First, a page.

Many buyers and ‘looky-loos’ alike prefer the very user-friendly interfaces of zillow.com, realtor.com, trulia.com, realtor.com to look at real estate. Realtors must be licensed in their state, take continuing education courses, abide by many rules and ascribe to a code of ethics. Regional cross-state portals evidently do not have to do these things. These portals are enjoying many ‘potential buyer’ eyeballs and with that comes a sweet revenue opportunity: Sell back this ‘buyer lead’ info to local Realtors and Lenders!

How portal business models work
What’s sad is many local brokers now feel ‘bullied’ into having to buy unqualified ‘leads’ from the third party portal real estate search engines. Yes, that friendly smiling-face that pops up when you are looking at 123 Main street in Conshohocken is a paid ad. This ad that that particular broker bought comes at quite a hefty price; that broker purchases the zip code in order for their face/contact info to to pop up then next to your search (so the broker has to send $100s out to California to buy these ‘leads’), just like google ads or the very artificial-intelligenced facebook ads. Not that there’s anything wrong with that; I’m all for fair free markets – but is this ‘fair’? That ‘buyer lead’ money takes money from local brokers, and puts that money into the pockets of the portal owners, many of whom may be sitting in a very nice office in California.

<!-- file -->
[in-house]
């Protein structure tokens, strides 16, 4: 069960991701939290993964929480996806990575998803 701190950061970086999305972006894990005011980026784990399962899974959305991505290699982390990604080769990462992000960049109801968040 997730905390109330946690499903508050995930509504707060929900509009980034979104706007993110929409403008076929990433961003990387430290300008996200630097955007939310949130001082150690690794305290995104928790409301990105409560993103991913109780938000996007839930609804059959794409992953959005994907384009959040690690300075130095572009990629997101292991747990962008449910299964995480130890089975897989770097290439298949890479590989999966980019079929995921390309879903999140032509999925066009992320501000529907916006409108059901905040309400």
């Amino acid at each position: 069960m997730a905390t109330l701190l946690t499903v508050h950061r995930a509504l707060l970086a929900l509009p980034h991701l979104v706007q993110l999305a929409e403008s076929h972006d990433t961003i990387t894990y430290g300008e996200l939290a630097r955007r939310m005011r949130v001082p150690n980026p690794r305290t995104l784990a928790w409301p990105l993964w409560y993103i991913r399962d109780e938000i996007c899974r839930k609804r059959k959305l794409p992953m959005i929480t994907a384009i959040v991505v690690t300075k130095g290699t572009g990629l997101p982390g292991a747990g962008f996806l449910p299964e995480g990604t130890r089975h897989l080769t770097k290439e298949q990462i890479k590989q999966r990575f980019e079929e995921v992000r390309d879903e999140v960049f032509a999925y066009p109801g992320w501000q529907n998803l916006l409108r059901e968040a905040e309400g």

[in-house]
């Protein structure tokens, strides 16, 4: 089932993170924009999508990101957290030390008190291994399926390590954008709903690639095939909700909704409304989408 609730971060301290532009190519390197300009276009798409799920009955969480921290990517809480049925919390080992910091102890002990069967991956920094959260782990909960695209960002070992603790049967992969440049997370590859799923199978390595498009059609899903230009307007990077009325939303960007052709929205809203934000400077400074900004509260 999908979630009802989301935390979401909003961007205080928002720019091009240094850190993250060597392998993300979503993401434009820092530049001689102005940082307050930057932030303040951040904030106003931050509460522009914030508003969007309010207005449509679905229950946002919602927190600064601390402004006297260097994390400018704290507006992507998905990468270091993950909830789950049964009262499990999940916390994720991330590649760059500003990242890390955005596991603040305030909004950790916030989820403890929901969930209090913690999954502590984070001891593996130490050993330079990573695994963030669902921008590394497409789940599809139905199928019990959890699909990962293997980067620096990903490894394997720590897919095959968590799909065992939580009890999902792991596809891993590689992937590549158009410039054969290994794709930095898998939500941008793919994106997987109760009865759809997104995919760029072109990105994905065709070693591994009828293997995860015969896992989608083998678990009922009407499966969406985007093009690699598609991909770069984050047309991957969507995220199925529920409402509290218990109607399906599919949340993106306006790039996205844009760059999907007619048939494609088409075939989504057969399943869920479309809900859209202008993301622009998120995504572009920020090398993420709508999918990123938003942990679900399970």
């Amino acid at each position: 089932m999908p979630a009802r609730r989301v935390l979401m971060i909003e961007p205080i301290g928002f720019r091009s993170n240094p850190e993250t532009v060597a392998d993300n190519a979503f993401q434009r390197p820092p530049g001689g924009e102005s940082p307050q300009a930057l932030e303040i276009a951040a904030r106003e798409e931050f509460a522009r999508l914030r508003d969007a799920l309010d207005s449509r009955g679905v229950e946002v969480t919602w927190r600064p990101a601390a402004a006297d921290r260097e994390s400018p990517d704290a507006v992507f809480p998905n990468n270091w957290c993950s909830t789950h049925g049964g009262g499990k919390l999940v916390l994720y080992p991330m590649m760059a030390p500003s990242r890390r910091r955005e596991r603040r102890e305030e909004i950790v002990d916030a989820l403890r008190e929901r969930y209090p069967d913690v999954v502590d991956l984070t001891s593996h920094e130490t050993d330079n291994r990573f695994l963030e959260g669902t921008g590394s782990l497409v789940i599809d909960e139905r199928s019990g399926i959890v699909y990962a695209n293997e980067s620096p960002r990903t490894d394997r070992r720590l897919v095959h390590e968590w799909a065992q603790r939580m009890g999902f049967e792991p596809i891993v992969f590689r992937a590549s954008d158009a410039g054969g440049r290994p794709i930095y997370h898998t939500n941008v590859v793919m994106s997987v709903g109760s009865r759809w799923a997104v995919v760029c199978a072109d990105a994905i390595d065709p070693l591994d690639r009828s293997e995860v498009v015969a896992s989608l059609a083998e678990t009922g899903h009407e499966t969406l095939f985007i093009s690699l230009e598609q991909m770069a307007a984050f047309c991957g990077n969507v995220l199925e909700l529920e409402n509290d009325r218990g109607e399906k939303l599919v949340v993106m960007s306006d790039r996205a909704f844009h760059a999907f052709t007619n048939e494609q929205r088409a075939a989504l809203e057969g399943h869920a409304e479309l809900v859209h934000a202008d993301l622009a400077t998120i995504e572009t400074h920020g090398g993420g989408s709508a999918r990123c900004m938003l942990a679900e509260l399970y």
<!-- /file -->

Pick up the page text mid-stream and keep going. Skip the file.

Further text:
Am I being naive? I don’t think so… The internet is certainly a powerful vehicle to communicate and share date — but this also smells a little bit like the cheapening of yet another profession (a la legalzoom, webmd, etc.) where the regional portal does not have to play by the same state licensing rules. Is that a competitive advantage? Is this how the Rockefellers, Vanderbuilts, and  Carnegie’s of America’s foundation got to become monopoly titans? De ja vous, online — except that the resource being exploited here is not exactly a monopolizing resource unless it’s the whole picture… and you are not getting the whole picture.

Will artificial intelligence replace Realtors, and consumers will just check off boxes on a facebook-like order form for a property purchase? Can a computer model figure out every possible pitfall and glitch that could go wrong in a real estate transaction and adjust? There are no lack of glitches or surprises that can de-rail deals. Do consumers appreciate having a licensed experienced professional at their side to help them navigate the real estate process?